Nondestructive Detection Of Cavities By An Inverse Elastostatics Boundary-Element Method
Abbreviated Journal Title
Eng. Anal. Bound. Elem.
BOUNDARY ELEMENTS METHOD; ELASTOSTATICS; INVERSE PROBLEMS; NONDESTRUCTIVE EVALUATION; LASER SPECKLE PHOTOGRAPHY; Engineering, Multidisciplinary; Mathematics, Interdisciplinary; Applications
The elastostatics boundary element method is applied in an inverse problem approach to the nondestructive detection of subsurface cavities in structures. The boundary conditions at the exposed surface are overspecified: tractions are specified and displacements are used as additional data for solving the inverse problem. In the developed iterative procedure, an initial guess is made for the shape of the cavity and a grid pattern is laid out. The use of this pattern allows one of the coordinates of the interior nodes to be fixed thus reducing the number of unknowns at each cavity node to one. The initial guess will not correspond to the actual cavity, consequently, the BEM solution will yield displacements which do not agree with the reference displacements. This leads to residuals at each node. The cavity is then located by iteratively driving these residuals to zero. Newton's method and the steepest descent method are considered in this effort. Iterative updates of the cavity geometry are kept within a physically realistic feasible region. Validation cases are presented for the detection of single circular and elliptic holes located at various positions within a rectangular plate. Numerical results demonstrate the successful detection of subsurface cavities by this method. Finally, results are presented for an experiment in which the surface displacements are determined by a laser speckle photography technique. A centrally located circular hole is successfully located using these surface displacement data.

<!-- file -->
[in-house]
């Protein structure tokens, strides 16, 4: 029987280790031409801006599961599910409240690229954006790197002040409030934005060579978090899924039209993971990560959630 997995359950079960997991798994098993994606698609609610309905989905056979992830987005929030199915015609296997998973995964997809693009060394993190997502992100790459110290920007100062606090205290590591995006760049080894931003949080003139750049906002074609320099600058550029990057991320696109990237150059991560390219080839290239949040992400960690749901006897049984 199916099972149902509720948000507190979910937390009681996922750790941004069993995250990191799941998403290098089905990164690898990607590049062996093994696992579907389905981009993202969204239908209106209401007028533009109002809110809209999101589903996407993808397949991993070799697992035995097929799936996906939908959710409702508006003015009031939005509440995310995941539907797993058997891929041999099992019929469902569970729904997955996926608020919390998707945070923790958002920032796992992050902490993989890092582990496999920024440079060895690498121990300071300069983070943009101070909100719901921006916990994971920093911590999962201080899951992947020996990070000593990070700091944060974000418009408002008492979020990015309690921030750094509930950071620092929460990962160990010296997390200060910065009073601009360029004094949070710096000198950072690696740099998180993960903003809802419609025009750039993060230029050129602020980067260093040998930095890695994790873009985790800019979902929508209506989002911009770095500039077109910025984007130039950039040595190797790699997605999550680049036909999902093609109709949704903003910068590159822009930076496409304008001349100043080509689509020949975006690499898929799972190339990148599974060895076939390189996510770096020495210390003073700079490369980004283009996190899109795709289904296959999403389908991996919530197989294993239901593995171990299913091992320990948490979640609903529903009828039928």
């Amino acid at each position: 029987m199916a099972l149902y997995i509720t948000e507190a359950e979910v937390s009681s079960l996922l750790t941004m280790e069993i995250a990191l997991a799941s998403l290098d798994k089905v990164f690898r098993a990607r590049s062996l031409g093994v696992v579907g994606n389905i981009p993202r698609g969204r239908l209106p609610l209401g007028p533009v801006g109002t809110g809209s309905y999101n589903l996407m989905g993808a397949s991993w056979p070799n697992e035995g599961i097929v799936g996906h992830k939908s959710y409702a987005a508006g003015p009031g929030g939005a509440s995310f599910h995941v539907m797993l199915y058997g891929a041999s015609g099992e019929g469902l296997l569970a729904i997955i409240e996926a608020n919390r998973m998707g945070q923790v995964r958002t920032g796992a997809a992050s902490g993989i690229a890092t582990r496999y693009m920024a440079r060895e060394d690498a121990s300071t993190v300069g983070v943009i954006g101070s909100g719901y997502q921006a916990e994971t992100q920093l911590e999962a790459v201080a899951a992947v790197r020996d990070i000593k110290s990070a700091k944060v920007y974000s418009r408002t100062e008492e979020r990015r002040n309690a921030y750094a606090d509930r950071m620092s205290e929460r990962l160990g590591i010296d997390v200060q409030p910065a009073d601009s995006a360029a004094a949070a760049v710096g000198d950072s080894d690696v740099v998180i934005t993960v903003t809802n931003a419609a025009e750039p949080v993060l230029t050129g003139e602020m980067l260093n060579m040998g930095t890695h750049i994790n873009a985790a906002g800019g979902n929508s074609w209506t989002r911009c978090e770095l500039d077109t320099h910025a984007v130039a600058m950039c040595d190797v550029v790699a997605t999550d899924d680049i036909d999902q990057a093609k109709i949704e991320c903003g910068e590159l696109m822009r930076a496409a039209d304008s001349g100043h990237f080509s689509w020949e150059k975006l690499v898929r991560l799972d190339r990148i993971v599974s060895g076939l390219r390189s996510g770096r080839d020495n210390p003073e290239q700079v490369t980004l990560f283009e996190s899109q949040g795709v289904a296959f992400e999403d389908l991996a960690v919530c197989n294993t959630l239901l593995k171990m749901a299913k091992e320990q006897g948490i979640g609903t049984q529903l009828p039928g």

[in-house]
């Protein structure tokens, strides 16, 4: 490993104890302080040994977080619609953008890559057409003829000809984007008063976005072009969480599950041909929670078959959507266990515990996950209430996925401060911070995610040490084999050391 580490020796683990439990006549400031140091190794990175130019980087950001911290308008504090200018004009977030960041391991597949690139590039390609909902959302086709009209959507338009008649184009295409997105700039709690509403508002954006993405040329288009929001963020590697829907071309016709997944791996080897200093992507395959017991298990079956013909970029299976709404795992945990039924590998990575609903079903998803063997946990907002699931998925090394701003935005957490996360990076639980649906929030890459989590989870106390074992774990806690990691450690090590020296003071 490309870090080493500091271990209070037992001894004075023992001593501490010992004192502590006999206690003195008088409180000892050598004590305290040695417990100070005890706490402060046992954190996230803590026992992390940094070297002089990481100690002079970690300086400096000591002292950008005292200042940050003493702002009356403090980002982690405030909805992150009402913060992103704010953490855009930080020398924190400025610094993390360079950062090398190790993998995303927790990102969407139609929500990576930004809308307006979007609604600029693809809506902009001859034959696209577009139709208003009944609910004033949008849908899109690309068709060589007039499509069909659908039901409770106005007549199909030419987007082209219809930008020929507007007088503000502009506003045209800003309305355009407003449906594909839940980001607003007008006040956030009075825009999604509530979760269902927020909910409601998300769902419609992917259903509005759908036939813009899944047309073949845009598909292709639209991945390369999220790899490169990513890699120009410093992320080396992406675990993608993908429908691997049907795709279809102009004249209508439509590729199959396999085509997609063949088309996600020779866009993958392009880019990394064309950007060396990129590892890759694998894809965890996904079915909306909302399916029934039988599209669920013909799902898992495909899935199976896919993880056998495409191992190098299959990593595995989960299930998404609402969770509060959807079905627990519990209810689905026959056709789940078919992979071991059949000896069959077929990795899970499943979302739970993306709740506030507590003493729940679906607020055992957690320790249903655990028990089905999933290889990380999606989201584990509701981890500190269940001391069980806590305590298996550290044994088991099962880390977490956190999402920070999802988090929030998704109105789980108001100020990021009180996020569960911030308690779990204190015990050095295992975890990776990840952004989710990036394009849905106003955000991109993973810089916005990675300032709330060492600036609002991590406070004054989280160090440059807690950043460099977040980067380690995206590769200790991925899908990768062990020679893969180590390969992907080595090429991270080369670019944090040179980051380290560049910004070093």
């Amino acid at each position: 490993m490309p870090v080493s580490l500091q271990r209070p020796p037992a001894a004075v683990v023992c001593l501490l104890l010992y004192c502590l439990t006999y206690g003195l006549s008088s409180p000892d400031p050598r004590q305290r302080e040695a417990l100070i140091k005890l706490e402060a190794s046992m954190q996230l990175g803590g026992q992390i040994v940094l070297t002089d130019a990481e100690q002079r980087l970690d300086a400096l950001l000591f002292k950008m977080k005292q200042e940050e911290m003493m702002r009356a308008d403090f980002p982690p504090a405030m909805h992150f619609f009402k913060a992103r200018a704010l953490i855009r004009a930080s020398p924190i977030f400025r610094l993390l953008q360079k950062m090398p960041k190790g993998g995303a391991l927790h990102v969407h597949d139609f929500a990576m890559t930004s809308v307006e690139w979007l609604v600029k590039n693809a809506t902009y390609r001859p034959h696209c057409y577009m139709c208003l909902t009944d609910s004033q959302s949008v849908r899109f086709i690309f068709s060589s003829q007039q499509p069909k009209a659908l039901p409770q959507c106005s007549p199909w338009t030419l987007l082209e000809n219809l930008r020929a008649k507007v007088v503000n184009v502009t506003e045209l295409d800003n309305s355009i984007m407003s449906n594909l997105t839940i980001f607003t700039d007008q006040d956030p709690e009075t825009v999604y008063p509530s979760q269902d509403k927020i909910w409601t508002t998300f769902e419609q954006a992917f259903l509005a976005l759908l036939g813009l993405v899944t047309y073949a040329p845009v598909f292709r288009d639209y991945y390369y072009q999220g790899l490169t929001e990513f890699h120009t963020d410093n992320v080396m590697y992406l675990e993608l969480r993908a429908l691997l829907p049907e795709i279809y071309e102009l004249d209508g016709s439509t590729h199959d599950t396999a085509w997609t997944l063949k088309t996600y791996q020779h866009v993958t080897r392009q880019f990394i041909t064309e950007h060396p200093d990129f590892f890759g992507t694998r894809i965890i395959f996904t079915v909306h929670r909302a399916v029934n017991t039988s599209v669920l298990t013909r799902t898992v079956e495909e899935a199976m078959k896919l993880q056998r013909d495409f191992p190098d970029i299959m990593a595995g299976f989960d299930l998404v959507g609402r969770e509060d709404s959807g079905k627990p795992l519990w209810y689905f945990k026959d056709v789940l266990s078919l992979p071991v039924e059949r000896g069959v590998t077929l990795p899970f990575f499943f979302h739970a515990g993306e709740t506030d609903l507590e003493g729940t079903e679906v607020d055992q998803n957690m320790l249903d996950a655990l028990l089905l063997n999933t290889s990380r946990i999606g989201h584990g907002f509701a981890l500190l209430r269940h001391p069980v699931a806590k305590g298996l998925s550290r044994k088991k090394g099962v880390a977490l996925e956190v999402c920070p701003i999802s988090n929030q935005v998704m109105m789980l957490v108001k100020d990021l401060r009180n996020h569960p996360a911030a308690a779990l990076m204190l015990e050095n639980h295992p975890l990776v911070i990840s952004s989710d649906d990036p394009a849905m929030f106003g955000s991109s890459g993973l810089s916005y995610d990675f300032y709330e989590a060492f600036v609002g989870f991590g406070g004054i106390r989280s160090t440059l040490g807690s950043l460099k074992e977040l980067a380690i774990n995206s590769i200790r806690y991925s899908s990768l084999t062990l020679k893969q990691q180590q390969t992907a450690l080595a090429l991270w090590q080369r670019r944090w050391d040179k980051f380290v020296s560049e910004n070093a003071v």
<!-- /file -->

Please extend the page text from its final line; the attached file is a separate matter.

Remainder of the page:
Engineering Analysis with Boundary Elements
"Nondestructive Detection Of Cavities By An Inverse Elastostatics Boundary-Element Method" (1994). Faculty Bibliography 1990s. 1082.